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Do high sensitivity cardiac troponin assays improve patient outcomes?

BMJ 2023; 383 doi: (Published 28 November 2023) Cite this as: BMJ 2023;383:p2741

Linked Research

Implementation of a high sensitivity cardiac troponin I assay and risk of myocardial infarction or death

  1. Abadi K Gebre, pharmacologist 12,
  2. Marc Sim, epidemiologist13,
  3. Carl Schultz, professor of cardiology34
  1. 1Nutrition and Health Innovation Research Institute, School of Medical and Health Sciences, Edith Cowan University, Joondalup, WA 6027, Australia
  2. 2School of Pharmacy, College of Health Sciences, Mekelle University, Mekelle, Tigray, Ethiopia
  3. 3Medical School, The University of Western Australia, Perth, WA, Australia
  4. 4Department of Cardiology, Royal Perth Hospital, Perth, WA, Australia
  1. Correspondence to: A K Gebre a.gebre{at}

New study reports benefits for some patients with suspected acute coronary syndrome

Cardiac troponins have replaced other blood biomarkers for the diagnosis of myocardial injury. They are widely used to risk stratify patients towards safe early discharge or further investigation of coronary anatomy when clinical and electrocardiographic features are suggestive of acute coronary syndrome.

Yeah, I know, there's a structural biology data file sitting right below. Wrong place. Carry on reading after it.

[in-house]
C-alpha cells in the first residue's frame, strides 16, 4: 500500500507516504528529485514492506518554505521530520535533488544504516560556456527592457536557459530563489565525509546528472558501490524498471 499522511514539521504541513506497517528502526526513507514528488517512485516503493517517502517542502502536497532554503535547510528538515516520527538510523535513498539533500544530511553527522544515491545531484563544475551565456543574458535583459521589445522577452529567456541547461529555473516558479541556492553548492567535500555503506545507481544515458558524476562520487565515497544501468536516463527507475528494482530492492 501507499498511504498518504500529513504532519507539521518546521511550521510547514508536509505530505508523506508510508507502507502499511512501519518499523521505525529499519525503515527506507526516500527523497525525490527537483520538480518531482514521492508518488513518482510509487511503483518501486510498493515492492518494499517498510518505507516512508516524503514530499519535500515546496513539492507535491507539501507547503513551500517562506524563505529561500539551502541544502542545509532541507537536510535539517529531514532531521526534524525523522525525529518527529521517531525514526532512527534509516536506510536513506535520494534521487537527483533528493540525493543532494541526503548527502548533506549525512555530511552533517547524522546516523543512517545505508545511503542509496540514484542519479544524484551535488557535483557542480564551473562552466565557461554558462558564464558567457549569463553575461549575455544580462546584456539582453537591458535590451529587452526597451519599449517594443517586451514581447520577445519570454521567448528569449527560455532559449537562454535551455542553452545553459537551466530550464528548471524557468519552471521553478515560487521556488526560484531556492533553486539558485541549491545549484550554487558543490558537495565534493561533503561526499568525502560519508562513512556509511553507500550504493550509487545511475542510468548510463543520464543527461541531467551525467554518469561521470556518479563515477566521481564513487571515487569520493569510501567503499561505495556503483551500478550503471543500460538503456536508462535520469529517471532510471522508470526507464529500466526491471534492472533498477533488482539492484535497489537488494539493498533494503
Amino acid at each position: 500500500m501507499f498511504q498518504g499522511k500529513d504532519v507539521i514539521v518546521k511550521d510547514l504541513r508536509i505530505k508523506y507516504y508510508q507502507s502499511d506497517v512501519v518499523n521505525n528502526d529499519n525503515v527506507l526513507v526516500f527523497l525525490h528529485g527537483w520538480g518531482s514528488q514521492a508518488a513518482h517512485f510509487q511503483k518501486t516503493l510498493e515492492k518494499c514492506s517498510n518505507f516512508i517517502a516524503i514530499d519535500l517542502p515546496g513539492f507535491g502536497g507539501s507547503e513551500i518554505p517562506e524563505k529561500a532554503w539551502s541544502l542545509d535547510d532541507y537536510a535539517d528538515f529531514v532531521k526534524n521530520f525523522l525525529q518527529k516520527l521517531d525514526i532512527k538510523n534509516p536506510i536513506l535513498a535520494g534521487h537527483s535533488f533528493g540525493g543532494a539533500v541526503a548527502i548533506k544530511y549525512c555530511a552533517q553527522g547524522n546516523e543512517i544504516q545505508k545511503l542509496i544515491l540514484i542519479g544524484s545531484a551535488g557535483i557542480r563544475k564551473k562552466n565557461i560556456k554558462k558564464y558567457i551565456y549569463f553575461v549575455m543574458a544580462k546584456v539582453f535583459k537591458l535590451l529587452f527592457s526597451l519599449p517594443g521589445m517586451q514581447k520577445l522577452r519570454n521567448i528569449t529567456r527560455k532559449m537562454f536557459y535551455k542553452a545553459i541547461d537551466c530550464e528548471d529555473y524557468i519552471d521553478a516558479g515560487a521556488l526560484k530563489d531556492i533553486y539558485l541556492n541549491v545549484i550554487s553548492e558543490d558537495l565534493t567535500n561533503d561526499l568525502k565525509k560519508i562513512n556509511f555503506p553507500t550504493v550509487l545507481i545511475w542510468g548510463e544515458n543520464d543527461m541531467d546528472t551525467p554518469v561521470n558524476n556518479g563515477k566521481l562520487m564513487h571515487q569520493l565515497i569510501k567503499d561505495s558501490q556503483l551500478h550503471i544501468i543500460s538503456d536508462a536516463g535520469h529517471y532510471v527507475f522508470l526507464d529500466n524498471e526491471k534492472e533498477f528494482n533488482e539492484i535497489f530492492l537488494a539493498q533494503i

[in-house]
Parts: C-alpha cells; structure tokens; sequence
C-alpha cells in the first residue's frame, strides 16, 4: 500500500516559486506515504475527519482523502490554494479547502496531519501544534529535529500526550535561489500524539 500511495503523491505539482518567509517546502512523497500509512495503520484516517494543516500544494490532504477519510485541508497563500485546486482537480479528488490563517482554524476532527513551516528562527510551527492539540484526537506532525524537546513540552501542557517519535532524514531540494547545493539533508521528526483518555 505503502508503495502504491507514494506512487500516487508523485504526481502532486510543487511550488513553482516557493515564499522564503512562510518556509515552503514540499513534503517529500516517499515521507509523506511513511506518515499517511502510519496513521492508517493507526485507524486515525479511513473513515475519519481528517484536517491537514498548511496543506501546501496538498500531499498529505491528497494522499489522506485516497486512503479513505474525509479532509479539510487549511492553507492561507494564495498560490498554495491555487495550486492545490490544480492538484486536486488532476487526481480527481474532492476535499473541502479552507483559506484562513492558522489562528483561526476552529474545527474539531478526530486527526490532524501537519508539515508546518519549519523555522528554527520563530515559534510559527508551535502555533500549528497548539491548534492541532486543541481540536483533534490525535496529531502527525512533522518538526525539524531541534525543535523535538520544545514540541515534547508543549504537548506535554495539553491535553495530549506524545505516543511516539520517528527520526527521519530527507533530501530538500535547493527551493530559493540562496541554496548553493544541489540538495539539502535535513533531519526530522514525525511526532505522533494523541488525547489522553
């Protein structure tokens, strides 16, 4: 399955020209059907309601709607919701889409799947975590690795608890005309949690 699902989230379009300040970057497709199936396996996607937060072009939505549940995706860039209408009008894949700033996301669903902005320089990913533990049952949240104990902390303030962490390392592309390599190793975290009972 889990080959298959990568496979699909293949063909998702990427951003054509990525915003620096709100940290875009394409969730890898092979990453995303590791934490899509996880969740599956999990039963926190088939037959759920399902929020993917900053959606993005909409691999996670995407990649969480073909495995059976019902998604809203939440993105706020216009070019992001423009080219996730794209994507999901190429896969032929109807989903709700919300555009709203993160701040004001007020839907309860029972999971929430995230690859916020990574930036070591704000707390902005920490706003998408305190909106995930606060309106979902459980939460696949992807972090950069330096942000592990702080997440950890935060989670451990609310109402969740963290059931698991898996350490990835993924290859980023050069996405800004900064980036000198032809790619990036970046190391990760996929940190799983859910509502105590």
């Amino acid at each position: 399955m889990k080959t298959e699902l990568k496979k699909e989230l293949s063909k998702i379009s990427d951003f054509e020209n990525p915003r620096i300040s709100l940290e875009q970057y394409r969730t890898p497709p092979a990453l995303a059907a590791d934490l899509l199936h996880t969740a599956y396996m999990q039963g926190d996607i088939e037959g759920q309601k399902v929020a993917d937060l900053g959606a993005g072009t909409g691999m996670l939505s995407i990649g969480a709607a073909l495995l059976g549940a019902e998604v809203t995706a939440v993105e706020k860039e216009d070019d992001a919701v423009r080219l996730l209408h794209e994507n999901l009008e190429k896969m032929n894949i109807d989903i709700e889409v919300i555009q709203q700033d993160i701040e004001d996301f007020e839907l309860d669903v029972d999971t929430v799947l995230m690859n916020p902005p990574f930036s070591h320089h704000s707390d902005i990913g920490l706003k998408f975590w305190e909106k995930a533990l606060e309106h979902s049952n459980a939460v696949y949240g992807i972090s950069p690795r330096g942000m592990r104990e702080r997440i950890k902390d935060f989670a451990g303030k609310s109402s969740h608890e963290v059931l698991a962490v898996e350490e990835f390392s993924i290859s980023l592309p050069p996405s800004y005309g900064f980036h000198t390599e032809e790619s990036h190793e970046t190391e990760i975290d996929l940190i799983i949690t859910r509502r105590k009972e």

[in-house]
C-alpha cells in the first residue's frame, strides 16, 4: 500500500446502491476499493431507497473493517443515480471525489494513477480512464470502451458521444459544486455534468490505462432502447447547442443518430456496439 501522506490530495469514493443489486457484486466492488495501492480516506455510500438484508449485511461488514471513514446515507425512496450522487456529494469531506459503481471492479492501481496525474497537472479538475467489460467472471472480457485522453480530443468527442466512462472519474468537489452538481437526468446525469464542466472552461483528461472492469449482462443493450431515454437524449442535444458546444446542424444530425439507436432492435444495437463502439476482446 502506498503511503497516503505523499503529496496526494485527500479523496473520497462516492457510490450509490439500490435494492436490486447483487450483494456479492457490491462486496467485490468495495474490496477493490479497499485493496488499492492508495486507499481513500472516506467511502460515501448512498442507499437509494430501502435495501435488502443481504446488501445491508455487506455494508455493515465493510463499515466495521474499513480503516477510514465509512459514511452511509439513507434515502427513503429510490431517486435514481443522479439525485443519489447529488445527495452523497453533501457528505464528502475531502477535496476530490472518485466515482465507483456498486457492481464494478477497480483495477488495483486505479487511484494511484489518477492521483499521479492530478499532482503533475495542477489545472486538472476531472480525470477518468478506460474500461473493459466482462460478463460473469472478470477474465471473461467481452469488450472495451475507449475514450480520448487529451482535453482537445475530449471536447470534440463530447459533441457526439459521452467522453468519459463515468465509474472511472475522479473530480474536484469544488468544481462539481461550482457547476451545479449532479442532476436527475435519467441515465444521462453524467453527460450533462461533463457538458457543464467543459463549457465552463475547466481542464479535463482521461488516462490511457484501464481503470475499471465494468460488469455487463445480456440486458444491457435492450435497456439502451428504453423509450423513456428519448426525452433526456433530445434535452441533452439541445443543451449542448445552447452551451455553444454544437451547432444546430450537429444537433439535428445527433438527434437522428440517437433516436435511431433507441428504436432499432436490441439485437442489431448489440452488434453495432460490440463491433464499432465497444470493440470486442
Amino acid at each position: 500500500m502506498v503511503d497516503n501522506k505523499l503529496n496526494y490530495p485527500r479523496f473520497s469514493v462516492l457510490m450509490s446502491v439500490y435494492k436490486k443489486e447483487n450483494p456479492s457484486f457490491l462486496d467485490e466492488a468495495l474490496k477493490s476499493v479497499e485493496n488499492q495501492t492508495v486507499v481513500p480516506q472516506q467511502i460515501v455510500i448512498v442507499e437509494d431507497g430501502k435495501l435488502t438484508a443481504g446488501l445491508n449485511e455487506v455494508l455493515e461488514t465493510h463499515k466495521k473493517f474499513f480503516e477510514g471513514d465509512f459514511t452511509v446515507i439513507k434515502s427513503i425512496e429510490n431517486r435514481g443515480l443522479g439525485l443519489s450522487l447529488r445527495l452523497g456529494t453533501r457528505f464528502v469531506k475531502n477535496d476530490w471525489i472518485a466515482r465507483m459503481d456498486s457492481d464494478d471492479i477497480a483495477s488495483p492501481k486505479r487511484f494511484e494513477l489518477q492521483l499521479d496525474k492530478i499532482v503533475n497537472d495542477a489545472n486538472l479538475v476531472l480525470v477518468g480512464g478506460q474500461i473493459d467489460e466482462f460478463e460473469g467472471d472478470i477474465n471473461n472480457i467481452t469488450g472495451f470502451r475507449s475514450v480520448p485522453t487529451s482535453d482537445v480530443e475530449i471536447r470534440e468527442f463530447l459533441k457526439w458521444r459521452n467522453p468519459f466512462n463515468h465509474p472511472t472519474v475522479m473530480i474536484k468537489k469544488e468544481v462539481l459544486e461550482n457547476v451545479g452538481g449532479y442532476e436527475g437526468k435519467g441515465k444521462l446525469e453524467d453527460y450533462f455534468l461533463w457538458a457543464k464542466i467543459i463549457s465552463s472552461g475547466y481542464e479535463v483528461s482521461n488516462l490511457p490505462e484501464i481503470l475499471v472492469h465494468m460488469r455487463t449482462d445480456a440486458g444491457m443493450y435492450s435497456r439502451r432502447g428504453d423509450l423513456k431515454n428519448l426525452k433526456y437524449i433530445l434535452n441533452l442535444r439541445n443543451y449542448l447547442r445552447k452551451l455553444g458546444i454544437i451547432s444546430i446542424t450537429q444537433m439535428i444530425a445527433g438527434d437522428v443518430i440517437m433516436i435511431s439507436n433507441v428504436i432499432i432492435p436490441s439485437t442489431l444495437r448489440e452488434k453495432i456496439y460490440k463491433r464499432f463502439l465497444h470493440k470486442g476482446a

High sensitivity assays can detect lower concentrations of cardiac troponin than older assays, improving test sensitivity and enabling earlier detection of myocardial injury. In practice, use of high sensitivity assays leads to earlier discharge from emergency departments1 and improved detection of myocardial injury that may require further investigation. Although use of high sensitivity assays is increasing in line with guideline recommendations,23 it remains unknown whether use in emergency departments improves long term clinical outcomes for patients with suspected acute coronary syndrome. The linked paper by Lee and colleagues (doi:10.1136/bmj-2023-075009) addresses this important knowledge gap by reporting a secondary observational analysis of the High-Sensitivity Troponin in the Evaluation of patients with suspected Acute Coronary Syndrome (High-STEACS) clinical trial.4

The original cluster randomised stepped wedged trial design included 48 282 patients presenting to emergency departments at 10 Scottish hospitals with suspected acute coronary syndrome.5 All patients …

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